Only if you're caught unaware. It turns out that things like GUIDs (for example) have this nice even distribution across the entire domain of rows in the table or index and it's something you can take huge advantage of that you can't even do with ever-increasing "append only" rows and that's go WEEKS and even months without ANY page splits, not even the "good" page splits that plague append-only indexes.
Unless there's a concentrated campaign, telephone numbers are frequently very close to the even distribution of GUIDs and can take that same advantage.
The trouble is, people keep screwing up such wonders by using current "Best Practice" methods of index maintenance which, ironically, creates a nasty drug-habit-like Catch-22 that creates the need for defragmentation.
And, no... updates alone don't cause page splits unless unless you have a page that's 100% full or you have an "expAnsive".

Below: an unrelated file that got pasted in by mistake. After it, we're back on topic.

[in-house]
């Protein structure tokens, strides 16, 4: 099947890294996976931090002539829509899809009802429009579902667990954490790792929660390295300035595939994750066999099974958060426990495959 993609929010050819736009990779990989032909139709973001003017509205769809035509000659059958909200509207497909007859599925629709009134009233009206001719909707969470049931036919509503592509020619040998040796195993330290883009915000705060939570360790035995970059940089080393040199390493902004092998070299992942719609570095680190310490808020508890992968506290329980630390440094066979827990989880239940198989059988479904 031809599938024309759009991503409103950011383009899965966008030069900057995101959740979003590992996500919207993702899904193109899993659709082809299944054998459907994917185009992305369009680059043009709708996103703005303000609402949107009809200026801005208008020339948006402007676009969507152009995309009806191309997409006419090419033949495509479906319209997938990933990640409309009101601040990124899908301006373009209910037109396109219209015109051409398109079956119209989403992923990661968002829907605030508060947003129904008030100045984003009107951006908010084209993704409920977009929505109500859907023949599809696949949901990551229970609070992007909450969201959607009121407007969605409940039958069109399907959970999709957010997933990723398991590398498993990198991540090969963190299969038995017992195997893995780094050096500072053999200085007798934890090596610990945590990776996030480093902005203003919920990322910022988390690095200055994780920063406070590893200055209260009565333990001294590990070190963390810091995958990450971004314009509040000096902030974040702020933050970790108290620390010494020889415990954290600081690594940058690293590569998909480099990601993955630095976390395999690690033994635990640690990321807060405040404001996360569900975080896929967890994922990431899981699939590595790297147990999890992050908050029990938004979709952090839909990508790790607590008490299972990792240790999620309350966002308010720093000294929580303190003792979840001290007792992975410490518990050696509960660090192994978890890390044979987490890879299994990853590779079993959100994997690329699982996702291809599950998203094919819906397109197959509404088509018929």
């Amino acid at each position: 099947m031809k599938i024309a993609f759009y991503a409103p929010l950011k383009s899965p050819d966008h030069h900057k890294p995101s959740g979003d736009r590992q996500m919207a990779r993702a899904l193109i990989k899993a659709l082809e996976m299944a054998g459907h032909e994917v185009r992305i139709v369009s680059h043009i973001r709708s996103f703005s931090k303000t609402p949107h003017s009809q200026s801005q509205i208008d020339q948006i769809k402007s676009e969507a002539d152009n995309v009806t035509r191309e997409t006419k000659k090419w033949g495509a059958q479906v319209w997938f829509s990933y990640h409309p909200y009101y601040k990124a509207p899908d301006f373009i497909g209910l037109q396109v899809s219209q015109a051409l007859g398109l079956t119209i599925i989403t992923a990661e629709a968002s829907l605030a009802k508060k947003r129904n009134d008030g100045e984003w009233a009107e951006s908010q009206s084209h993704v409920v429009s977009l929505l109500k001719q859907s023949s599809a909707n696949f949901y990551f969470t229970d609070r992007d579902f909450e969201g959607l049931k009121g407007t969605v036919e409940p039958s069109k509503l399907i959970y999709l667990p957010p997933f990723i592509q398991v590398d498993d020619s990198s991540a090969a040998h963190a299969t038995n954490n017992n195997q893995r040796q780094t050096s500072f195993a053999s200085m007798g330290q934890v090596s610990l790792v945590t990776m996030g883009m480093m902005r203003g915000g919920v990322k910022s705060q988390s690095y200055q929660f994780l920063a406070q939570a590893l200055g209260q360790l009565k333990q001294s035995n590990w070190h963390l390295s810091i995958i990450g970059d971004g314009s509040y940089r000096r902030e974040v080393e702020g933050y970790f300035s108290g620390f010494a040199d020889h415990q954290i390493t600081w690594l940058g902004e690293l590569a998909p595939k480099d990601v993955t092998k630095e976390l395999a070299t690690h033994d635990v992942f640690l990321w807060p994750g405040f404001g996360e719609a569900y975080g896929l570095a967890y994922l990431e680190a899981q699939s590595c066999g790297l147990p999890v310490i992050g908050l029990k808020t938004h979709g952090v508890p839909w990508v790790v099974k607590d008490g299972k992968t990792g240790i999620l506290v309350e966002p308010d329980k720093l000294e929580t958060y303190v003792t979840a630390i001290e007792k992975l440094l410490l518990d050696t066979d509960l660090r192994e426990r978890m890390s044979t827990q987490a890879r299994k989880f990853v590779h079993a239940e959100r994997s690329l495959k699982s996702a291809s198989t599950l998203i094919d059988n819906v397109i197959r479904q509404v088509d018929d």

It all comes down to Fill Factor, when to defrag, and whether to use Reorg or Rebuild... and the current "Best Practice" methods aren't the right combination for any of that. Heh... I've got a couple of hundred hours in testing to prove all of this and am going to try to summarize it in a 2 hour presentation at the Pittsburgh SQL Saturday this year.
is pronounced "ree-bar
" and is a "Modenism
" for R
First step towards the paradigm shift of writing Set Based code:
________Stop thinking about what you want to do to a row... think, instead, of what you want to do to a column.
"If you think its expensive to hire a professional to do the job, wait until you hire an amateur."--Red Adair
"Change is inevitable... change for the better is not."
When you put the right degree of spin on it, the number 3|8
is also a glyph that describes the nature of a DBAs job. 😉
How to post code problems
Create a Tally Function (fnTally)